• Soon after AML is controlled by other treatments if your child has higher-risk AML
    • If your child’s AML comes back after other treatment

    We do the transplants at Seattle Children’s, working closely with our partner in the Seattle Cancer Care Alliance, Fred Hutch.

    First your child will get large amounts (high doses) of chemotherapy. They may also get radiation therapy. This kills cancer cells and makes space for the new stem cells your child will get during the transplant.

    Then your child receives stem cells through their vein. The cells have been taken from a healthy family member or other donor. These healthy cells then create new bone marrow. A transplant using stem cells from another person is called an allogeneic (a-low-gen-AY-ik) transplant.

    Learn more about the Pediatric Blood and Marrow Transplant Program.

  • Targeted therapies

    Targeted therapy may be an option if your child’s AML cells have a difference in a chromosome or a protein that can be targeted with an existing medicine or a therapy offered in a research study. Examples are:

    • Tyrosine kinase inhibitors (TKIs) that stop stem cells from turning into AML cells.
    • Immune system proteins (antibodies) made in the lab to fight disease. Some are used to carry chemotherapy to cancer cells. They are called antibody drug conjugates.
  • Clinical trials

    Many children with AML take part in research studies along with their standard medical treatment. Your child’s doctor will talk with you about any new options that might help your child. Then you can decide if you want to take part. It is always your choice.

    We offer clinical trials of treatments developed here at Seattle Children’s and through our membership in the Children's Oncology Group, the Pediatric Early Phase-Clinical Trial Network and the Therapeutic Advances in Childhood Leukemia (TACL) consortium. 

  • Supportive care

    AML and the intense treatment needed to fight it may cause severe symptoms and side effects for your child. Having low levels of healthy blood cells lowers their body’s ability to fight infection, make blood clot and carry oxygen around the body. We treat problems like infection, bleeding or anemia along with treating their AML. Some children need to be treated in the hospital until they have enough healthy cells to fight infection.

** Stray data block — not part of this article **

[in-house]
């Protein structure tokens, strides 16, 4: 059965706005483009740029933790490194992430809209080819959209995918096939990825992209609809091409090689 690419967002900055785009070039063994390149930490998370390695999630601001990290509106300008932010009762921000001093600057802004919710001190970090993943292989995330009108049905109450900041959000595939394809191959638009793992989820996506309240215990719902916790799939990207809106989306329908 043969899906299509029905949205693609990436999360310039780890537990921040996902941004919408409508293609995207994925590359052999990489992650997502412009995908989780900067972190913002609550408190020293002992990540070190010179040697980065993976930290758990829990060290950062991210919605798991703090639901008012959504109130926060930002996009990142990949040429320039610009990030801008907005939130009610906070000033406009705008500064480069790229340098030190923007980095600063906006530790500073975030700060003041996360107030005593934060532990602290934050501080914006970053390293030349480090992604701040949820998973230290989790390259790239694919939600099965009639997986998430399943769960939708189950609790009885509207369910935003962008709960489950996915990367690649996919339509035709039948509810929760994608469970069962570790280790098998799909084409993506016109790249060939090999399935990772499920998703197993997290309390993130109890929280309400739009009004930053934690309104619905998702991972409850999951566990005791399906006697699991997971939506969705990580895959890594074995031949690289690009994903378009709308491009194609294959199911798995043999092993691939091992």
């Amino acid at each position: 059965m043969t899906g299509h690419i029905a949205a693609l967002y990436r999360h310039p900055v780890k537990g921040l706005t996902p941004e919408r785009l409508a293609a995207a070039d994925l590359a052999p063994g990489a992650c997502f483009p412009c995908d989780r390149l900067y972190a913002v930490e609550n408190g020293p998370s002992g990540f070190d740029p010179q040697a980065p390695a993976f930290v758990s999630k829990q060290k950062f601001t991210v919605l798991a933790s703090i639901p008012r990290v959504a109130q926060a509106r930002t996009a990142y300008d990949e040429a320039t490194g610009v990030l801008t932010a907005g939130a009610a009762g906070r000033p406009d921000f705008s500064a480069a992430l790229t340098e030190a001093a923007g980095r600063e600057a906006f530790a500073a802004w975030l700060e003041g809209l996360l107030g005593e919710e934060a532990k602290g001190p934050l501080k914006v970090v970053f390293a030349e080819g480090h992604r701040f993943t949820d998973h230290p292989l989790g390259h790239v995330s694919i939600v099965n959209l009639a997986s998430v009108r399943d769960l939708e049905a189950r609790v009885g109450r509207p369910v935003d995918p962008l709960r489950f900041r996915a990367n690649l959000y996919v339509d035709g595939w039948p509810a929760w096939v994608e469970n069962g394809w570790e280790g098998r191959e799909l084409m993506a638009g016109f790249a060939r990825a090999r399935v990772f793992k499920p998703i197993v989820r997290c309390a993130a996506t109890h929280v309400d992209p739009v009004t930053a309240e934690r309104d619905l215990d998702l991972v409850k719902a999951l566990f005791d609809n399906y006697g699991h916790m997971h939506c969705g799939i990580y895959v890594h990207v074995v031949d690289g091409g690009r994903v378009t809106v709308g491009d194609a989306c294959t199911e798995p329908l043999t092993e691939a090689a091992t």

As needed, your child will get transfusions to replace lost blood cells and antibiotics to treat or prevent infections. Expert nurses and doctors will watch your child closely. Based on how your child is doing, we adjust your child’s treatment and supportive care.

    We provide many types of supportive care to ease your child’s symptoms and side effects. As needed, specialists in nutrition, pain management, pharmacy, palliative care and emotional health will help care for your child. 

Treating Relapsed AML

Many children are cured of AML with standard treatments. But in about half of children and young adults, AML comes back (relapses). If this happens, your child will need a new approach to treatment. Experts in our High-Risk Leukemia Program leave no stone unturned to improve survival for children with the toughest cases of AML.

Treatment options include:

  • A clinical trial testing new mixes of anticancer medicines, targeted therapies or new approaches to stem cell transplant.
  • More chemotherapy. The drugs used depend on how soon AML comes back after treatment and how well your child can tolerate intensive chemotherapy.
  • Stem cell transplant.

Follow-up Care

Follow-up care is important after treatment ends. The follow-up routine will depend on your child’s type of AML and their treatments. Your doctor will let you know the schedule that is right for your child.

During follow-up visits, we check your child for:

  • Any signs that their cancer is returning­­­­
  • Effects from therapy that may happen months or years after treatment

Our Cancer Survivor Program provides long-term follow-up care to help young people stay healthy after being treated for cancer in childhood.

Contact Us

If you would like an appointment, ask your child’s primary care provider to refer you.

If you have a referral or would like a second opinion, contact the Cancer and Blood Disorders Center at 206-987-2106 or by email.

Providers, see how to refer a patient.